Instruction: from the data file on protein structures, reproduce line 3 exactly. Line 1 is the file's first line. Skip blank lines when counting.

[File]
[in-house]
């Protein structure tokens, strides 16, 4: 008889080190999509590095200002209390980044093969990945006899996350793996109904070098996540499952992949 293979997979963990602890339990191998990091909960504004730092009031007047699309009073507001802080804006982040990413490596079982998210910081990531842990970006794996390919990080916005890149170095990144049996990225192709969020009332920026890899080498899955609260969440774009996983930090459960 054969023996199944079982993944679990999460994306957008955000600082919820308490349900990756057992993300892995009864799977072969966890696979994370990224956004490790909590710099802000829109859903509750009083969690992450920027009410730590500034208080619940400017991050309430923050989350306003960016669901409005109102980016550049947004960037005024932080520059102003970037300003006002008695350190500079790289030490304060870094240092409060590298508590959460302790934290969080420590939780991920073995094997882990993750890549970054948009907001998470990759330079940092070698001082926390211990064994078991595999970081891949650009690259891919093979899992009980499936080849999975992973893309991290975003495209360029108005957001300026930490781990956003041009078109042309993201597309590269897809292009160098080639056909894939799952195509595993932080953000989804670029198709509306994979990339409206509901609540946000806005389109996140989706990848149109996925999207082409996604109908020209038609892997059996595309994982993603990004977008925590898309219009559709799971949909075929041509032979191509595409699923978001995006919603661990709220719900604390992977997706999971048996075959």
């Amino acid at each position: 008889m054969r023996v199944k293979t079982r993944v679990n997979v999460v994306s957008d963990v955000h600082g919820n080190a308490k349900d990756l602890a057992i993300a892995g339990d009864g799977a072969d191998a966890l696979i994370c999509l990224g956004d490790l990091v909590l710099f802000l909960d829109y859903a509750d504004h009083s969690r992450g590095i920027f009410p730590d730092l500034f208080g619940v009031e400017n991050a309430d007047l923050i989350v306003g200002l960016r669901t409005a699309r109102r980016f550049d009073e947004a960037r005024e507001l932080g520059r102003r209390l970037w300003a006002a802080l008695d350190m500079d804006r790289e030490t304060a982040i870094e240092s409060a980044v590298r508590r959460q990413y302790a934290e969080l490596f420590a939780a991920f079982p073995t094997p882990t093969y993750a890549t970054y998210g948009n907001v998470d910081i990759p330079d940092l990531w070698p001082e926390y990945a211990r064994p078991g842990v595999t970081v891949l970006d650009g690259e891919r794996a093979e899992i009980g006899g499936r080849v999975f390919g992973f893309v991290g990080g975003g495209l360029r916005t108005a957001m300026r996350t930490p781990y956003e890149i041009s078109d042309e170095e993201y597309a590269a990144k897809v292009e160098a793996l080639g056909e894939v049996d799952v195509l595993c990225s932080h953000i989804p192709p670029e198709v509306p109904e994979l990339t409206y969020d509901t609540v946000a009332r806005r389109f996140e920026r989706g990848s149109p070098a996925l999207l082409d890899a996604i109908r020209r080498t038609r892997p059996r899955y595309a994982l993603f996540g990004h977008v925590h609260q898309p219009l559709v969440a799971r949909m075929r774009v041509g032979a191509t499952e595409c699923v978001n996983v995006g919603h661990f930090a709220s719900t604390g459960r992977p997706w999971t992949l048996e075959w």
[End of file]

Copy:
């Amino acid at each position: 008889m054969r023996v199944k293979t079982r993944v679990n997979v999460v994306s957008d963990v955000h600082g919820n080190a308490k349900d990756l602890a057992i993300a892995g339990d009864g799977a072969d191998a966890l696979i994370c999509l990224g956004d490790l990091v909590l710099f802000l909960d829109y859903a509750d504004h009083s969690r992450g590095i920027f009410p730590d730092l500034f208080g619940v009031e400017n991050a309430d007047l923050i989350v306003g200002l960016r669901t409005a699309r109102r980016f550049d009073e947004a960037r005024e507001l932080g520059r102003r209390l970037w300003a006002a802080l008695d350190m500079d804006r790289e030490t304060a982040i870094e240092s409060a980044v590298r508590r959460q990413y302790a934290e969080l490596f420590a939780a991920f079982p073995t094997p882990t093969y993750a890549t970054y998210g948009n907001v998470d910081i990759p330079d940092l990531w070698p001082e926390y990945a211990r064994p078991g842990v595999t970081v891949l970006d650009g690259e891919r794996a093979e899992i009980g006899g499936r080849v999975f390919g992973f893309v991290g990080g975003g495209l360029r916005t108005a957001m300026r996350t930490p781990y956003e890149i041009s078109d042309e170095e993201y597309a590269a990144k897809v292009e160098a793996l080639g056909e894939v049996d799952v195509l595993c990225s932080h953000i989804p192709p670029e198709v509306p109904e994979l990339t409206y969020d509901t609540v946000a009332r806005r389109f996140e920026r989706g990848s149109p070098a996925l999207l082409d890899a996604i109908r020209r080498t038609r892997p059996r899955y595309a994982l993603f996540g990004h977008v925590h609260q898309p219009l559709v969440a799971r949909m075929r774009v041509g032979a191509t499952e595409c699923v978001n996983v995006g919603h661990f930090a709220s719900t604390g459960r992977p997706w999971t992949l048996e075959w």